CV Layout

As a job-seeker,  one has an incredibly short space of time to demonstrate the suitability of their skills and experience. By paying attention to CV layout, an individual can significantly boost their chances of progression.

Studies have shown that recruiters/readers will spend less time on CVs that appear densely packed with information. The reader’s impression will be shaped by the layout and font chosen, the visual appeal of the document, as well as the clarity of the structure. And this is before they have even started reading the content!

Choose the right margin

Ideally the margin should be the standard A4 size with 15 cm from left to right and 25 cm from top to bottom. This creates a professional look by allowing for a reasonable border all around. Where CVs use narrower margins the result can often make the document look cluttered.

Which font?

The font you use needs to be easy to read, both on screen and on paper. Times New Roman used to be a traditional favourite and it works on paper but is slightly harder to read on screen. Try using Calibri, Arial or Geneva, all of which work well on both hard and soft copy.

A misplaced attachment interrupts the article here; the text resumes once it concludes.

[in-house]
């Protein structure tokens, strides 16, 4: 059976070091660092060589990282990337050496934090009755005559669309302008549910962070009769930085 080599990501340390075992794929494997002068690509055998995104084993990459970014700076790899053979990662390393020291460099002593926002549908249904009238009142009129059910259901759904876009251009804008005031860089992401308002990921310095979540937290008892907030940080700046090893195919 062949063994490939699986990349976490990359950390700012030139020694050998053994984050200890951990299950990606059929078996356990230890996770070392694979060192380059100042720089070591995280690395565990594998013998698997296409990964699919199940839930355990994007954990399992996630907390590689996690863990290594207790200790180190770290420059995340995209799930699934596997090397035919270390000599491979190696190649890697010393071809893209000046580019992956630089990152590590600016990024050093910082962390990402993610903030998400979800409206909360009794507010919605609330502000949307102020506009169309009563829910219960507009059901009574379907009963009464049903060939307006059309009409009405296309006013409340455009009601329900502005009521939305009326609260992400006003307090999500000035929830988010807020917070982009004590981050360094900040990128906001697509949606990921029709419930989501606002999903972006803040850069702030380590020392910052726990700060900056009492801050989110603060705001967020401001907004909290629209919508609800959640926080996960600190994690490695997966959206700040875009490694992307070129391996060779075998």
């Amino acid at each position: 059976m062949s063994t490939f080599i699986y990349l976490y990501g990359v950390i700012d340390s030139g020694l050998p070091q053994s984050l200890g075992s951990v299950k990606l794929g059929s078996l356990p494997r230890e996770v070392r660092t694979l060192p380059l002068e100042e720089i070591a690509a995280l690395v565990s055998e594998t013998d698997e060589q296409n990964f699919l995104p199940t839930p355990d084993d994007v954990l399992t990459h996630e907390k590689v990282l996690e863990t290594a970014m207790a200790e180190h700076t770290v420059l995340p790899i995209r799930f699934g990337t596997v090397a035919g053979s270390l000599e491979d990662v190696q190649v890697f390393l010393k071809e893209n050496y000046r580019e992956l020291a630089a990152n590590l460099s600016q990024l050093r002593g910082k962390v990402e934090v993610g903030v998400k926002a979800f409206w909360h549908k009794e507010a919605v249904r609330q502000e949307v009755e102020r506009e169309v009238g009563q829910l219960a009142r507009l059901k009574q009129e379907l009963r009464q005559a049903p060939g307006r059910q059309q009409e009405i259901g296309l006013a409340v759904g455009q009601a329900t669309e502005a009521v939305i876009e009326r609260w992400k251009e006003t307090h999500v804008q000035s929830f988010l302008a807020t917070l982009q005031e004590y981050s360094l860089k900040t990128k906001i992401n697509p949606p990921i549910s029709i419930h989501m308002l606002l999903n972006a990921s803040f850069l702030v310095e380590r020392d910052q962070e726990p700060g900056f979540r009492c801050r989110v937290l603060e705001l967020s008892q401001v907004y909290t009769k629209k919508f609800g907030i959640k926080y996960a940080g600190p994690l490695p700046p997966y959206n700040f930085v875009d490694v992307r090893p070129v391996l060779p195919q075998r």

Colour

CVs can sometimes benefit from using a little colour to increase the visual appeal. However, this should be used very sparingly; really just for your name and perhaps section titles. Bear in mind that most CVs will be in hard copy format during interviews and what looks good on a screen may not translate well when printed out in black and white from a trusty laser printer.

Format – Chronological or Skills-based?

Chronological CVs are the most commonly used format and usually display education and qualifications towards the top of a CV, followed by career history details. This type of resume works well when describing a traditional career path, incorporating promotions and logical job moves.

On the other hand, skills-based CVs highlight a person’s strongest competencies on the first page, before their career history and usually including examples of when the person has demonstrated these skills. They are useful when trying to move into a different type of role or industry or where there are career gaps.

Which one to choose will be determined by your own career history. If this has followed a traditional route then a chronological CV will often be the strongest choice, whereas if your career has been a little different, the skills-based may show you in a better light.

 

In choosing a layout your priority must be to create a CV that makes it easy for the reader to find key details. Doing this is more likely to make a recruiter look on your CV favourably; possibly moving it from the ‘Maybe’ to the ‘Yes’ column!